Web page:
-Prep work (do I have to strip off old wax? If so what do I use and how?)
Don’t have to, but it probably wouldn’t hurt. I discovered the hard way (Army days) that cleaning products for NO WAX floors are remarkably efficient at removing wax. Just mix with water as directed and mop as normal. Discard the mop head when you’re done.
-Product (s) to use
If you have a floor buffer (Serious, these give outstanding results and make maintaining the shine an absolute Zen pleasure) a fine product is Johnson’s Floor wax. It’s a paste in a yellow can, and on the grocery store shelf looks like a can of car wax. Absolutely marvelous results with the aforementioned buffer.
-How to do it
Strip (if you want) the floor of old wax.
Mop with clean fresh water & let the floor dry.
Grab a rag you never liked anyway. Don’t use anything nice, an old clean shop towel or wash cloth is fine. Anything you can use to dip the paste out of the can and smear it on the floor. Best not to use your bare hands however, that’s kinda icky. Smear the wax in a thin coat all over all of the floor. It’s easy to use too much, just get a thin layer down, you can always add more later if you want.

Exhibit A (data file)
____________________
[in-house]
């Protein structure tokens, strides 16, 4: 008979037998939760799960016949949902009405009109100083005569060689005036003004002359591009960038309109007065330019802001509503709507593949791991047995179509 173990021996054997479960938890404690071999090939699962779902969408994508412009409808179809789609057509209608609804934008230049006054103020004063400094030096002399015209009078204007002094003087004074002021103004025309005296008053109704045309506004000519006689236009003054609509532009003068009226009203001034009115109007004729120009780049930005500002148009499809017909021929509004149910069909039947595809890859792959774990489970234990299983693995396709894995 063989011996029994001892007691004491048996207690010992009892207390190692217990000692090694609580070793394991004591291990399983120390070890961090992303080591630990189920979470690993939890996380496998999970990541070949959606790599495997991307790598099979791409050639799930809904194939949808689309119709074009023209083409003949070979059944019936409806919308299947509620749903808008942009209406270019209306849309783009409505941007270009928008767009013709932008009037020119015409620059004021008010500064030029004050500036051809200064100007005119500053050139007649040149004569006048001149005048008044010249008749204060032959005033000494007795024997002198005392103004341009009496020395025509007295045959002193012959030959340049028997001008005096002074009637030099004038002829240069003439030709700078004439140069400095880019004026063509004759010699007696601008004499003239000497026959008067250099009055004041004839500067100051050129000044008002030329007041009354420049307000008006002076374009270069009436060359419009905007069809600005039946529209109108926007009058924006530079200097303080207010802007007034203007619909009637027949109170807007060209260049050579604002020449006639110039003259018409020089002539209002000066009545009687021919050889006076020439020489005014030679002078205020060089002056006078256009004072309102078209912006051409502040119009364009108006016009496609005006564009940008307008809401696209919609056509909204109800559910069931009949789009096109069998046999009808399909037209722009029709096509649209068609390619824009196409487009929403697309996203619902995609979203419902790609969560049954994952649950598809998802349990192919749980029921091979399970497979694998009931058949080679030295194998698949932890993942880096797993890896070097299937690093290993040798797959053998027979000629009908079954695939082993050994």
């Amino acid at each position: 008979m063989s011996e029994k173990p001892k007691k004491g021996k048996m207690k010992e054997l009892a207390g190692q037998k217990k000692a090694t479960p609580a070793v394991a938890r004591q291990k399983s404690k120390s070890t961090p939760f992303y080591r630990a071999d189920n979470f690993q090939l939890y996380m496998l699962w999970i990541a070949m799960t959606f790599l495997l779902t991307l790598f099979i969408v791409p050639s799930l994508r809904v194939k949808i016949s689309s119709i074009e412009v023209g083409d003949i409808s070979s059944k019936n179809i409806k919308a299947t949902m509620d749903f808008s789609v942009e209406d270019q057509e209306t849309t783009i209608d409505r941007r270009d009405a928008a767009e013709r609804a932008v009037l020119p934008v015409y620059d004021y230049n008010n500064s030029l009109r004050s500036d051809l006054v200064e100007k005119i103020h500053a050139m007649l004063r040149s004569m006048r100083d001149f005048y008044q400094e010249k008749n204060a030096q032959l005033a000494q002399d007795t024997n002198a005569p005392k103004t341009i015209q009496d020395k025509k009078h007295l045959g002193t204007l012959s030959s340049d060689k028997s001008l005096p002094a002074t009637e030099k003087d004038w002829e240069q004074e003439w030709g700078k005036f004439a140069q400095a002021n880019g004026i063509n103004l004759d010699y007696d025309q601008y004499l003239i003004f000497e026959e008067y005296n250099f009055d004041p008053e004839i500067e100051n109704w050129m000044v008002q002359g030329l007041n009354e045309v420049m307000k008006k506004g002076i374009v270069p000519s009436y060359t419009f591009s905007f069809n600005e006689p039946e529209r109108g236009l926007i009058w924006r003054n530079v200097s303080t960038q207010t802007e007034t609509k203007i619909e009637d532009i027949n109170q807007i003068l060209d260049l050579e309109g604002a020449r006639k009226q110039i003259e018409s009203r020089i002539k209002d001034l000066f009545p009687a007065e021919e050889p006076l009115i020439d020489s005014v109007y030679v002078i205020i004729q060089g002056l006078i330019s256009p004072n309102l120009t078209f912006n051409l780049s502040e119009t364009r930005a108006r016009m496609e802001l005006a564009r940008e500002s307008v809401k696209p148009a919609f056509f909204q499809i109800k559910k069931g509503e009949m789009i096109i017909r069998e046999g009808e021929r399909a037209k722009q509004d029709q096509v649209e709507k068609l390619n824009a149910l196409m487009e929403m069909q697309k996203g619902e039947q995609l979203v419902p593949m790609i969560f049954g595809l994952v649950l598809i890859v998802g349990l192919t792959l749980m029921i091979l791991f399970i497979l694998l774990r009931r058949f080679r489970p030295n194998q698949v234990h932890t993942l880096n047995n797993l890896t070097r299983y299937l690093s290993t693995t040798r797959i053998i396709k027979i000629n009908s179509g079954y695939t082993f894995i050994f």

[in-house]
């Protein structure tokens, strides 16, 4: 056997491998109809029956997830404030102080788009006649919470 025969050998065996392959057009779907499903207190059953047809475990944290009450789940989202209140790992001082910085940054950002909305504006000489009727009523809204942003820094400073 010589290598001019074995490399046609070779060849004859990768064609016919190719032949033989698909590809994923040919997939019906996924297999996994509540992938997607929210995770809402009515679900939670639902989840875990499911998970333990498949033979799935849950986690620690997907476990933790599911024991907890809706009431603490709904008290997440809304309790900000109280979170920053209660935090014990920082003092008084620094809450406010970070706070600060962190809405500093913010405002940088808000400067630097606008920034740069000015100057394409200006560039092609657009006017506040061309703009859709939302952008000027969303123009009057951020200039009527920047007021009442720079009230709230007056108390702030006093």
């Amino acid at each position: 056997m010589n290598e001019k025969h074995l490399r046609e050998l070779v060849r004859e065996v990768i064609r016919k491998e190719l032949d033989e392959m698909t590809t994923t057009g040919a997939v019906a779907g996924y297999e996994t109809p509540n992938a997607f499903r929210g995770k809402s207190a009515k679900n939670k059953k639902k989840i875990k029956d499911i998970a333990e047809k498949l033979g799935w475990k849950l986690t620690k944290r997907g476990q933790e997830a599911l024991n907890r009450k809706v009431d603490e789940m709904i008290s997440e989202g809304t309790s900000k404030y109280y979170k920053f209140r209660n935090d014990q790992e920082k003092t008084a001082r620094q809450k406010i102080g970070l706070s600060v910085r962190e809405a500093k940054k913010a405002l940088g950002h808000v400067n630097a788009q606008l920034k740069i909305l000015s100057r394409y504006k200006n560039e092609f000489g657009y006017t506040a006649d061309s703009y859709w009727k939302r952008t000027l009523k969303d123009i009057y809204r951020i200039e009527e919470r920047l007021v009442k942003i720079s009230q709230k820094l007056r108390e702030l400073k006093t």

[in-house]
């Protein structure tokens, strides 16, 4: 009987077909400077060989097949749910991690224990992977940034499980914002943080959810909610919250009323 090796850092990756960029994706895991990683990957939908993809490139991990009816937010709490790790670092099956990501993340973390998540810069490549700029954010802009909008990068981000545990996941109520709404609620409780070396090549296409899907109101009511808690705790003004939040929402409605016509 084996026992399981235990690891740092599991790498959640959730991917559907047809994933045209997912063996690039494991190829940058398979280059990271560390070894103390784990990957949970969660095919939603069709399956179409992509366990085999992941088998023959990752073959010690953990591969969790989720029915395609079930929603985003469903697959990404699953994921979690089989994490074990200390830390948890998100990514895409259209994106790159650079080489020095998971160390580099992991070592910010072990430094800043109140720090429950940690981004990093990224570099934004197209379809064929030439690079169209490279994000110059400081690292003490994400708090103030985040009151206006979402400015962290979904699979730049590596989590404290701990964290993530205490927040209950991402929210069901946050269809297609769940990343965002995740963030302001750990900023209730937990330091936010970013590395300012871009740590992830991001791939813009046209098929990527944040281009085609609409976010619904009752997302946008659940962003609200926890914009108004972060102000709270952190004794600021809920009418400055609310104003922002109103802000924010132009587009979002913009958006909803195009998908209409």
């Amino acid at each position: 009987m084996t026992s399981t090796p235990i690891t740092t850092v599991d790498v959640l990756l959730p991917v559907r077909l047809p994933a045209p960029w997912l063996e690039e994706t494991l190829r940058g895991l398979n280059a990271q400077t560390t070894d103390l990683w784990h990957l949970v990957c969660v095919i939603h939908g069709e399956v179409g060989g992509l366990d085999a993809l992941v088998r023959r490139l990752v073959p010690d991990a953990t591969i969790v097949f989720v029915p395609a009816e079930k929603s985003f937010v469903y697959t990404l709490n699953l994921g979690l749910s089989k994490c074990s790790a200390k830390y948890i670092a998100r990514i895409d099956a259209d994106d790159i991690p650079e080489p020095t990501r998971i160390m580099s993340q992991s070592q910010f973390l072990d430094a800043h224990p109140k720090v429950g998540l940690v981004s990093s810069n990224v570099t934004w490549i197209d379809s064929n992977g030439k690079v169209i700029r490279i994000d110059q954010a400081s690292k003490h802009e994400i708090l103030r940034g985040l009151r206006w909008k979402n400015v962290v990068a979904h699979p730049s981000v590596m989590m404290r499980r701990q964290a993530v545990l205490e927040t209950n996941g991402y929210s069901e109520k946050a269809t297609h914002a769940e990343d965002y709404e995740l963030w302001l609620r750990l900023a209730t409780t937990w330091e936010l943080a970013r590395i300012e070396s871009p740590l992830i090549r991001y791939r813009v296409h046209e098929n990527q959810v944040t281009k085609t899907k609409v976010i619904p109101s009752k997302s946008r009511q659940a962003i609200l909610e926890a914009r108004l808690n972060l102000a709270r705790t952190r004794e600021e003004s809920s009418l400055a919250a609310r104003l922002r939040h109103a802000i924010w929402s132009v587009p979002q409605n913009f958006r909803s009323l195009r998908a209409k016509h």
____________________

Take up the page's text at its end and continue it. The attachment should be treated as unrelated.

Open a beer & drink it while the wax dries. Now, open and drink another. After about 30 minutes of this behavior you’ll be ready to rock & roll with the buffer.
Buff! using a buffer can be tricky at first, especially if you’re drunk while learning. After a couple minutes you can figure out how to control it and then you’ll wonder why you bother with a car for your transportation.
-How often I will have to wax
You’ll need to reapply the wax when buffing fails to make your floor shine as well as it did on the first day. Just apply the wax in the worn areas and buff buff buff. It’s time to strip the floor when you start to notice a yellowy buildup–maybe a year or more.
You can use it on wood and linoleum. I’ve never tried any of the other products (Mop N Glo, etc) the don’t require buffing so I can’t offer any info on them.